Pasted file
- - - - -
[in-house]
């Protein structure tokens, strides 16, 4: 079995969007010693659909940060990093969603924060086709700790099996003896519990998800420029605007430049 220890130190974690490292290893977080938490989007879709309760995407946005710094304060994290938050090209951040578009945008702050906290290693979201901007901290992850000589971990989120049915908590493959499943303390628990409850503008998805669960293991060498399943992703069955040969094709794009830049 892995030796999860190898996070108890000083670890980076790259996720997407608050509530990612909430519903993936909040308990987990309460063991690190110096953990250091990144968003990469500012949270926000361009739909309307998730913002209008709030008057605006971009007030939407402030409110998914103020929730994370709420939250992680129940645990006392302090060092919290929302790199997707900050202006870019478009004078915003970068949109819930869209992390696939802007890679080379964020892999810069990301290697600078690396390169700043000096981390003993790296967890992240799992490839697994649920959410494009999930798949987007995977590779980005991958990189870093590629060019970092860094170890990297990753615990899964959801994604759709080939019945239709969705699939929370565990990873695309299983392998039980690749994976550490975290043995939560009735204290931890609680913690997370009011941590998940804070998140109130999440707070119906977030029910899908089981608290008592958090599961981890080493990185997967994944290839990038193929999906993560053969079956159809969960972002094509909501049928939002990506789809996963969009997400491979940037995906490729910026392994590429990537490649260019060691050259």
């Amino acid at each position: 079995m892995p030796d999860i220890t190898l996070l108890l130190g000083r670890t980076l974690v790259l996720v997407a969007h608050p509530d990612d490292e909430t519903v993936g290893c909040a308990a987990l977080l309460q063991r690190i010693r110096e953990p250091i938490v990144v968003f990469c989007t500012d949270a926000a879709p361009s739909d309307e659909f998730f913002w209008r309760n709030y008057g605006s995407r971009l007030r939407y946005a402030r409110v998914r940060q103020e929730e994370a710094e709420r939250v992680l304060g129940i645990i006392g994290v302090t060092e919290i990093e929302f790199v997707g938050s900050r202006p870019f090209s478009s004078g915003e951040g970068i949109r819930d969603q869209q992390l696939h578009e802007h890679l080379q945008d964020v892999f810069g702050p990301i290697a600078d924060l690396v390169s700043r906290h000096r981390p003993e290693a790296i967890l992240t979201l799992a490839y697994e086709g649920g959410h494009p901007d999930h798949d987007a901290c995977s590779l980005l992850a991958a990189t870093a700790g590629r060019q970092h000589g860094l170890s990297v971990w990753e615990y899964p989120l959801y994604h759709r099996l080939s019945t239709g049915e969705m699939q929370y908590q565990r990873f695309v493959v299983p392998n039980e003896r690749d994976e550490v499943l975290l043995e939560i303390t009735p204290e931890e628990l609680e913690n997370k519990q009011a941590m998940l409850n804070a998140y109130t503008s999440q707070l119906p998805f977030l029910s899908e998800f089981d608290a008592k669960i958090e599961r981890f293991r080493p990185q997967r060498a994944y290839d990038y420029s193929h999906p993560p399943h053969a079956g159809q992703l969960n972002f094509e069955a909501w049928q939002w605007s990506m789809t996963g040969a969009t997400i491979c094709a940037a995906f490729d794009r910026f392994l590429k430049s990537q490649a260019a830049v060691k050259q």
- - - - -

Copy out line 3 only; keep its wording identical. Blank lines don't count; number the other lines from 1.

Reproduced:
């Amino acid at each position: 079995m892995p030796d999860i220890t190898l996070l108890l130190g000083r670890t980076l974690v790259l996720v997407a969007h608050p509530d990612d490292e909430t519903v993936g290893c909040a308990a987990l977080l309460q063991r690190i010693r110096e953990p250091i938490v990144v968003f990469c989007t500012d949270a926000a879709p361009s739909d309307e659909f998730f913002w209008r309760n709030y008057g605006s995407r971009l007030r939407y946005a402030r409110v998914r940060q103020e929730e994370a710094e709420r939250v992680l304060g129940i645990i006392g994290v302090t060092e919290i990093e929302f790199v997707g938050s900050r202006p870019f090209s478009s004078g915003e951040g970068i949109r819930d969603q869209q992390l696939h578009e802007h890679l080379q945008d964020v892999f810069g702050p990301i290697a600078d924060l690396v390169s700043r906290h000096r981390p003993e290693a790296i967890l992240t979201l799992a490839y697994e086709g649920g959410h494009p901007d999930h798949d987007a901290c995977s590779l980005l992850a991958a990189t870093a700790g590629r060019q970092h000589g860094l170890s990297v971990w990753e615990y899964p989120l959801y994604h759709r099996l080939s019945t239709g049915e969705m699939q929370y908590q565990r990873f695309v493959v299983p392998n039980e003896r690749d994976e550490v499943l975290l043995e939560i303390t009735p204290e931890e628990l609680e913690n997370k519990q009011a941590m998940l409850n804070a998140y109130t503008s999440q707070l119906p998805f977030l029910s899908e998800f089981d608290a008592k669960i958090e599961r981890f293991r080493p990185q997967r060498a994944y290839d990038y420029s193929h999906p993560p399943h053969a079956g159809q992703l969960n972002f094509e069955a909501w049928q939002w605007s990506m789809t996963g040969a969009t997400i491979c094709a940037a995906f490729d794009r910026f392994l590429k430049s990537q490649a260019a830049v060691k050259q």